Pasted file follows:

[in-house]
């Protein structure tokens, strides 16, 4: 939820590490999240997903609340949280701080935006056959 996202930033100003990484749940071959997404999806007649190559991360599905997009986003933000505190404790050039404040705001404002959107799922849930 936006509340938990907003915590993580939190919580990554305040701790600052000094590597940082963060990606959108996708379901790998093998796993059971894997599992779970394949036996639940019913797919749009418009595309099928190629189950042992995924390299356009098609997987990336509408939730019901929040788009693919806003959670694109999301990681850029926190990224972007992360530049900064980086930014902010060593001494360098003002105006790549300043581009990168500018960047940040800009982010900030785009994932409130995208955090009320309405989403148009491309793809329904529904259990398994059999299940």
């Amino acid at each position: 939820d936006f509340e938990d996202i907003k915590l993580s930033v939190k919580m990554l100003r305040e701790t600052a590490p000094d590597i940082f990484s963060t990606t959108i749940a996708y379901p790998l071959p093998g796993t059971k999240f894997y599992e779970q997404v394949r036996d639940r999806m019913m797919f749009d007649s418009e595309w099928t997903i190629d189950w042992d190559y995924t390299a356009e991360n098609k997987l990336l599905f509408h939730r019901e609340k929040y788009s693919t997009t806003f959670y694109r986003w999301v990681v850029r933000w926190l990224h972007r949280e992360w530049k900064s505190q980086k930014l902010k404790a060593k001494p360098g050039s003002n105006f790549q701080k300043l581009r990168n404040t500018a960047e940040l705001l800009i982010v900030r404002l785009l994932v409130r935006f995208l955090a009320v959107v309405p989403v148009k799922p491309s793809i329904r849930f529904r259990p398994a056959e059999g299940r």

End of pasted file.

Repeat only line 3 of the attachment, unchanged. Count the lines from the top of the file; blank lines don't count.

């Amino acid at each position: 939820d936006f509340e938990d996202i907003k915590l993580s930033v939190k919580m990554l100003r305040e701790t600052a590490p000094d590597i940082f990484s963060t990606t959108i749940a996708y379901p790998l071959p093998g796993t059971k999240f894997y599992e779970q997404v394949r036996d639940r999806m019913m797919f749009d007649s418009e595309w099928t997903i190629d189950w042992d190559y995924t390299a356009e991360n098609k997987l990336l599905f509408h939730r019901e609340k929040y788009s693919t997009t806003f959670y694109r986003w999301v990681v850029r933000w926190l990224h972007r949280e992360w530049k900064s505190q980086k930014l902010k404790a060593k001494p360098g050039s003002n105006f790549q701080k300043l581009r990168n404040t500018a960047e940040l705001l800009i982010v900030r404002l785009l994932v409130r935006f995208l955090a009320v959107v309405p989403v148009k799922p491309s793809i329904r849930f529904r259990p398994a056959e059999g299940r």